Brexit Procurement: Best practices to mitigate impact of Brexit

Estimates by the House of Commons Library state that rules pertaining to procurement affect goods…...

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Estimates by the House of Commons Library state that rules pertaining to procurement affect goods and services worth £200bn each year. This figure is massive and highlights the importance of Brexit procurement. However, the political landscape is steeped in ambiguity and uncertainty, and this has impelled organisations to take a second look at their procurement processes from the EU with the aim of mitigating the impact of Brexit.

Here we have collated a few things that organisations can do to improve Brexit procurement.

Spend analysis

Organisations should closely monitor spend for each business unit and category. This will result in sourcing success and will boost operational effectiveness. Businesses will be able to save costs by centralising procurement for high-volume purchases.

Your organisation should look to consolidate spend data from all sources into a single spreadsheet. Segregate the data based on categories. This will allow you to analyse the data to see whether your organisation has negotiated the best deal with suppliers from the EU for each category, service or product. You would also need to analyse the increase in supplier spend for each category for every EU country. This will help you identify where expenditure has increased. Start negotiations with those EU suppliers to work out a better and more cost-effective deal.

Identify countries for cost saving in un-optimised categories

If there are categories where your organisation is spending too much money on purchases, it is time to look at other trading countries, which may or may not be part of the EU. For this, you will have to determine certain criteria such as the availability of raw materials, logistics costs, utility costs and local labour costs. Based on these pre-determined conditions, you will be able to decide the best country for sourcing for each category.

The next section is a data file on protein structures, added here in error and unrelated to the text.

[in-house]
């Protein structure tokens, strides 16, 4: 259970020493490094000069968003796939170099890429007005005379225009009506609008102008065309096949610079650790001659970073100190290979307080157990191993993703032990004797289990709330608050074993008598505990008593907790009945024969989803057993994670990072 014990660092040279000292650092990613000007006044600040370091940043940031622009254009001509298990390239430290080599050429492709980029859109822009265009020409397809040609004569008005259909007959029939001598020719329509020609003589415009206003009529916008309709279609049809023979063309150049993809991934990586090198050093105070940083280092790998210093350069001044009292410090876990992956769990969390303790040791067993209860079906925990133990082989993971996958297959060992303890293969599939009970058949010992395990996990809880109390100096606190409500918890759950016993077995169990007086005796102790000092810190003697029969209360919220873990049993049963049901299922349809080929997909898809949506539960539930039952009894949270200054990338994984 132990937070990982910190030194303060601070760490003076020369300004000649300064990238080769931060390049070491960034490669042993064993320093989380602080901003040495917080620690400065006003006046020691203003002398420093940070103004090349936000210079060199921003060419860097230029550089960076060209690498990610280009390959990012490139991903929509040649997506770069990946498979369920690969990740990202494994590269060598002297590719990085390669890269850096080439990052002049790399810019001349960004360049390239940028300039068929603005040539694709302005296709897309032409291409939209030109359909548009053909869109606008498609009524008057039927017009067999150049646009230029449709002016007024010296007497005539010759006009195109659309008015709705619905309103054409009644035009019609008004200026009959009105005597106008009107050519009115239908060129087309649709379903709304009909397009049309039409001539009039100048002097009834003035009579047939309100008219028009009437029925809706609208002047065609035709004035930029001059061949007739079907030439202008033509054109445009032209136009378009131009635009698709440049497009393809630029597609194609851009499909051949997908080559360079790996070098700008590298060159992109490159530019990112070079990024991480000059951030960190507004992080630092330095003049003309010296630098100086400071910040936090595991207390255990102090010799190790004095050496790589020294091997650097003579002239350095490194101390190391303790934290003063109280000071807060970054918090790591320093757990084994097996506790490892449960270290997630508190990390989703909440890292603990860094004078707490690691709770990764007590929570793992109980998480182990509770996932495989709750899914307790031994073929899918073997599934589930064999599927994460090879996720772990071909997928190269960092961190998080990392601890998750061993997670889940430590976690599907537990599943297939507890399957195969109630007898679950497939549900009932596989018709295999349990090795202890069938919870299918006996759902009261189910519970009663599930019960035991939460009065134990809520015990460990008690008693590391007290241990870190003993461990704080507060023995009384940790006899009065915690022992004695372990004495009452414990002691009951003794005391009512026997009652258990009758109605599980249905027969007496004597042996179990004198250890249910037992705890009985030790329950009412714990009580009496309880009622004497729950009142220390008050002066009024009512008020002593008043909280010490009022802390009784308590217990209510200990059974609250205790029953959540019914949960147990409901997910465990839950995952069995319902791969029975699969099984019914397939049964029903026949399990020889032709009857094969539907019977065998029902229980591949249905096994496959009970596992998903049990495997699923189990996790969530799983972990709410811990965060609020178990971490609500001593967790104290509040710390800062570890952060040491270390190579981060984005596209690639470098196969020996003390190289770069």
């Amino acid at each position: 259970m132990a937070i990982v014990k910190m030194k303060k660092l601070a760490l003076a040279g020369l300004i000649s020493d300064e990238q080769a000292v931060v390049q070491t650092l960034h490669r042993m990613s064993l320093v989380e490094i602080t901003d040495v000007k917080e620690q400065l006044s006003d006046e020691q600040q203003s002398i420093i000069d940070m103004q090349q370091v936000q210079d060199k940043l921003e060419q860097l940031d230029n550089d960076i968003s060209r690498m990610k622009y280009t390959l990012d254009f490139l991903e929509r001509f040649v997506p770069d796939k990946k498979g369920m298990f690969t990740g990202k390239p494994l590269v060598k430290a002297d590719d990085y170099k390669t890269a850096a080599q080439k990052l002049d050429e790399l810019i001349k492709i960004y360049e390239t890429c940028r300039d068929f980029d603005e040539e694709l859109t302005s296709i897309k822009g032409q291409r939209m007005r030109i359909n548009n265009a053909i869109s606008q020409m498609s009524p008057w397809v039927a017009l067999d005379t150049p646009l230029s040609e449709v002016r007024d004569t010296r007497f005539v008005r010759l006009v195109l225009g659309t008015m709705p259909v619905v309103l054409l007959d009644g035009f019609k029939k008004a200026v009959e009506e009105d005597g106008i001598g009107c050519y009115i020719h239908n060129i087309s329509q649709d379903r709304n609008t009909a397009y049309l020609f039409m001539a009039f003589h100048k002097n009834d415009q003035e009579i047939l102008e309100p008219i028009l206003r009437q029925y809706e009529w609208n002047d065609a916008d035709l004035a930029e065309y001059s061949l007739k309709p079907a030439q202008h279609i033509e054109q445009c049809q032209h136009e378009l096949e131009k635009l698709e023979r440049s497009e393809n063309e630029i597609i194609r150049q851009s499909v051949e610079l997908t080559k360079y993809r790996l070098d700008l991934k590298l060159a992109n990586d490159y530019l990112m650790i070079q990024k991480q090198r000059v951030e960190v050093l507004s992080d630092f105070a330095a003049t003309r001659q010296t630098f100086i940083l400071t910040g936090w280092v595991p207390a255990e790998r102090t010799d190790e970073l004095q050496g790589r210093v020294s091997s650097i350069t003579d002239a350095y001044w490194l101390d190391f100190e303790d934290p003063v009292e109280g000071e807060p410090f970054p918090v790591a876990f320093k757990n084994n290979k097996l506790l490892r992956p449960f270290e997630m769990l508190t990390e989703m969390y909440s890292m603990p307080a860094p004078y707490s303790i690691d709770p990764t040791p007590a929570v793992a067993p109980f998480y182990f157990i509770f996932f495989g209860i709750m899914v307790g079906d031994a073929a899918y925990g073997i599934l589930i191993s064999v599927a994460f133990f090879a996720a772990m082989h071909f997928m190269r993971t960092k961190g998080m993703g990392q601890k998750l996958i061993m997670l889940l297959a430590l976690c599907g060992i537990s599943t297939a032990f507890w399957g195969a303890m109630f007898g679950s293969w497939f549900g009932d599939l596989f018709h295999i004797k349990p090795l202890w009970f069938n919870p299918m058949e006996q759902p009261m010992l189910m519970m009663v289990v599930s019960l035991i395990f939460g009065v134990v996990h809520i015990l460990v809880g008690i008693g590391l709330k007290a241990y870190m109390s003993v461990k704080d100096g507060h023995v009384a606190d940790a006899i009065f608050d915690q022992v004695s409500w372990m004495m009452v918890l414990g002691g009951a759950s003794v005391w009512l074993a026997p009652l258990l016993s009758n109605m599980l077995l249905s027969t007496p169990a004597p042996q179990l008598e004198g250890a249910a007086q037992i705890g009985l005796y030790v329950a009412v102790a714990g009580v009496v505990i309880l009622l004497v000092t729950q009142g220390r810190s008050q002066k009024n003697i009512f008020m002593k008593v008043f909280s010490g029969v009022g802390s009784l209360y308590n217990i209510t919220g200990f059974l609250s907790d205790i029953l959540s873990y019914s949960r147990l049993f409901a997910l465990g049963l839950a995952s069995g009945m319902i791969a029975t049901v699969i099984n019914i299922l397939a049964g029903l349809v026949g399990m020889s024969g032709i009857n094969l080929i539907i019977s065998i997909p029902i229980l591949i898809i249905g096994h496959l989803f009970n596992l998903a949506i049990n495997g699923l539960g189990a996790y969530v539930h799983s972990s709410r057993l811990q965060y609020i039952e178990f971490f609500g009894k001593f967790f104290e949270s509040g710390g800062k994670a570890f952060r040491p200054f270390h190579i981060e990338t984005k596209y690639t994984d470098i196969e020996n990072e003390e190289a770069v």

It is prudent to remember that cost savings for categories will vary. However, this should not deter you from starting negotiations through trade talks with non-EU trading partners, like Mexico, India, Australia and South Korea.

Cost model analysis

For each identified country, compare the product cost breakdown. Be sure to take into account direct and indirect costs, like labour costs, energy costs, overheads and cost of raw materials. Based on this analysis, you can begin negotiating with suppliers located in prospective trading countries to ensure cost-effective, steady and consistent flow of materials.

Using these Brexit procurement strategies, you can offset the adverse effects of Brexit. Remember, you will need to monitor raw material prices in EU and non-EU countries as well to ensure that you are prepared for changes in exchange rates.

Nick Ford

Nick has over 30 years procurement experience in consulting, outsourcing and line roles within industry with international experience across many sectors and industries and led many procurement programs with blue chip organisations.

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